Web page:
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VR Needs to Solve Its Motion Sickness Problem

During a recent trip to visit family in Vermont, I was fortunate enough to be able to try Gear VR—a highly-portable Oculus product with Samsung Galaxy smartphone integration. Taking advantage of this opportunity, I immediately wanted to try out a game.

Land’s End was my poison of choice, and I don’t regret it. Instantly, I was transported from my grandparent’s living room to a rocky shoreline. Spinning around in my chair in the analog world allowed me to look around the virtual space, and an inventive “look and travel” mechanic allowed me to move from area to area of the game, encouraging me to explore as I searched for the node that would take me to the next area. I played through the entire first chapter before relinquishing it to my mom so she could try it.

However, while I was watching my mom in the headset (this time as someone on the outside—which I’ll admit is wonderfully funny. In fact, my mom caught some choice footage of me with the headset on), I started to feel a familiar queasiness.  I felt my stomach turn, noticed a familiar lump in the back of my throat as said stomach pondered whether that was worth throwing up over, and adjusted to the tight rubber band feeling around my head that I was going to have for at least the next hour.

This, unfortunately, is a familiar story for me and virtual reality headsets. I get in, I think they’re cool, I feel fine, and not too long after that, my stomach roils and the tension headache sets in.

That’s why I sigh wistfully—and with mild annoyance—whenever I see someone talking about VR being the first step to a post-screen future or catch a news report of yet another console coming up with an updated version of itself to incorporate VR capabilities. Put simply: I don’t like the idea that a platform that makes me sick is going to subsume everything else. “That’s cool,” I say, “but what you’re proposing means me throwing up for my recreational activity.”

It’s totally okay if people want to, but it’s not a demand we can make of everyone, and I would even go so far as to argue that until VR solves the issue with motion sickness, it will never really take off as a household commercial product.

While there are no definitive numbers on how many people experience motion sickness in VR or any huge predictors as to whether you will or won’t get sick, a quick Google search of “VR motion sickness” brings up a dozen articles and a Wikipedia entry. That’s only the first page. This is a huge issue. Granted, it’s one that people are working to address, but the “we’ll solve it later” approach many companies and researchers seem to be taking when talking about commercial VR is disconcerting.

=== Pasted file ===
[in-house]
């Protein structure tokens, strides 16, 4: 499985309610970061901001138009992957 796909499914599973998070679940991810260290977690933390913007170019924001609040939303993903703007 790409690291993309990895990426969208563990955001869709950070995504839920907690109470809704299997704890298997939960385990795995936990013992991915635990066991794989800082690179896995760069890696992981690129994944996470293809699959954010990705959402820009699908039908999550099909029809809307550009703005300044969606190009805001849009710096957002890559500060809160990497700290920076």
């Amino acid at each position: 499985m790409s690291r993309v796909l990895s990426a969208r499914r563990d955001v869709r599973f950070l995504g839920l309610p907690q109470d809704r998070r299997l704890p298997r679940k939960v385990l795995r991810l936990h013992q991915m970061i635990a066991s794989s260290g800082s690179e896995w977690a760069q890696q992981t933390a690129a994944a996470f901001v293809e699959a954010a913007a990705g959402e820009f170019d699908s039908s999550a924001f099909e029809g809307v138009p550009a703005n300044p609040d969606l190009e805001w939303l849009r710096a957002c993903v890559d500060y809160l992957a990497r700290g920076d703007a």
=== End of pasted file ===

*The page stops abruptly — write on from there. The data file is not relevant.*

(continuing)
I’m definitely not arguing that VR is bad—I think it’s wonderful. There’s something truly inspiring about a platform that myself, my mother, and my grandfather can all engage with. It encompasses possibilities for passive and active storytelling in a way that few other platforms do. I’m also not saying that motion sickness is a problem that is completely unfixable or is being ignored, because there are some really smart people working to address it.

What I’m uncomfortable with is conversations about the future that don’t put accessibility first. While not every platform or every piece of technology is likely to be 100% available to all users, huge problems like a population that can’t use your product without being sick cannot be a secondary concern. Discourses where new technologies completely replace current interfaces are great unless you are someone who isn’t able to participate.

I’m not a Luddite (I’m actually looking forward to the Singularity). I would also be remiss to go without saying that VR is even more accessible for some people than screen-based interfaces. Likewise, the landscape for VR content is being generated as we speak, with the best and brightest from tech looking for new angles to engage a truly universal audience.

That being said, whenever we get excited and start stampeding into the future, we almost always leave people behind. I’m writing this because I don’t want to see that happen to VR, because hindsight makes it a frontier that can be explored in a different, perhaps better way than its predecessors.

So, here’s where that leaves us: you can talk to me about VR being the future when what you’re proposing won’t mean me coming home after a day at work, sitting down to play my favorite game, and needing to pop a Dramamine.

Cora Walker
Cora Walker is a Seattle area editor, writer, MFA student, and canon bisexual. She is currently tormenting her neighbors as she learns to play the violin.
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Cora Walker
Cora Walker is a Seattle area editor, writer, MFA student, and canon bisexual. She is currently tormenting her neighbors as she learns to play the violin.

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